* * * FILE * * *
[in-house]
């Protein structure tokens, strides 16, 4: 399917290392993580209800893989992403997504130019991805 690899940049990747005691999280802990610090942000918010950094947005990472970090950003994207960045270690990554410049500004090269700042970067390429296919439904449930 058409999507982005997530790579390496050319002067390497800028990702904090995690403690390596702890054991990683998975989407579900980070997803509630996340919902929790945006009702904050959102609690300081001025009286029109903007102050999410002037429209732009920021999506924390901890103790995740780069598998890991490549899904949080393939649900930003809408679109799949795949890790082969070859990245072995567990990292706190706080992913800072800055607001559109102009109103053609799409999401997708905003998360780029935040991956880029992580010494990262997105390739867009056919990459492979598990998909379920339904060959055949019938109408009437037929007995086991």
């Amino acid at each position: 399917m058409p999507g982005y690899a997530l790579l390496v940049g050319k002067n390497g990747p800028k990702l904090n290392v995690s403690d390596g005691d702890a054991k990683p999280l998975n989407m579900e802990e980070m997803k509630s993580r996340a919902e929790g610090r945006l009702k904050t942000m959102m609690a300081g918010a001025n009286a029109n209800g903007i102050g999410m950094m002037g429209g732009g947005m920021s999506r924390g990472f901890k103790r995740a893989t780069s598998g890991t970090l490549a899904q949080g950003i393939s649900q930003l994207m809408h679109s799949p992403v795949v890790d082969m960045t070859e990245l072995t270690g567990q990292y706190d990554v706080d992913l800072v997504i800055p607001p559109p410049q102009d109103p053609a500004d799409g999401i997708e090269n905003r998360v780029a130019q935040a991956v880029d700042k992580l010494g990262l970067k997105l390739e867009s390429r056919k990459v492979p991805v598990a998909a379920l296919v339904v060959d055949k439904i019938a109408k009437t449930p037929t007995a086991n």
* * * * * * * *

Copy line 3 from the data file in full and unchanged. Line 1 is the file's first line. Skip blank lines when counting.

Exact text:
């Amino acid at each position: 399917m058409p999507g982005y690899a997530l790579l390496v940049g050319k002067n390497g990747p800028k990702l904090n290392v995690s403690d390596g005691d702890a054991k990683p999280l998975n989407m579900e802990e980070m997803k509630s993580r996340a919902e929790g610090r945006l009702k904050t942000m959102m609690a300081g918010a001025n009286a029109n209800g903007i102050g999410m950094m002037g429209g732009g947005m920021s999506r924390g990472f901890k103790r995740a893989t780069s598998g890991t970090l490549a899904q949080g950003i393939s649900q930003l994207m809408h679109s799949p992403v795949v890790d082969m960045t070859e990245l072995t270690g567990q990292y706190d990554v706080d992913l800072v997504i800055p607001p559109p410049q102009d109103p053609a500004d799409g999401i997708e090269n905003r998360v780029a130019q935040a991956v880029d700042k992580l010494g990262l970067k997105l390739e867009s390429r056919k990459v492979p991805v598990a998909a379920l296919v339904v060959d055949k439904i019938a109408k009437t449930p037929t007995a086991n």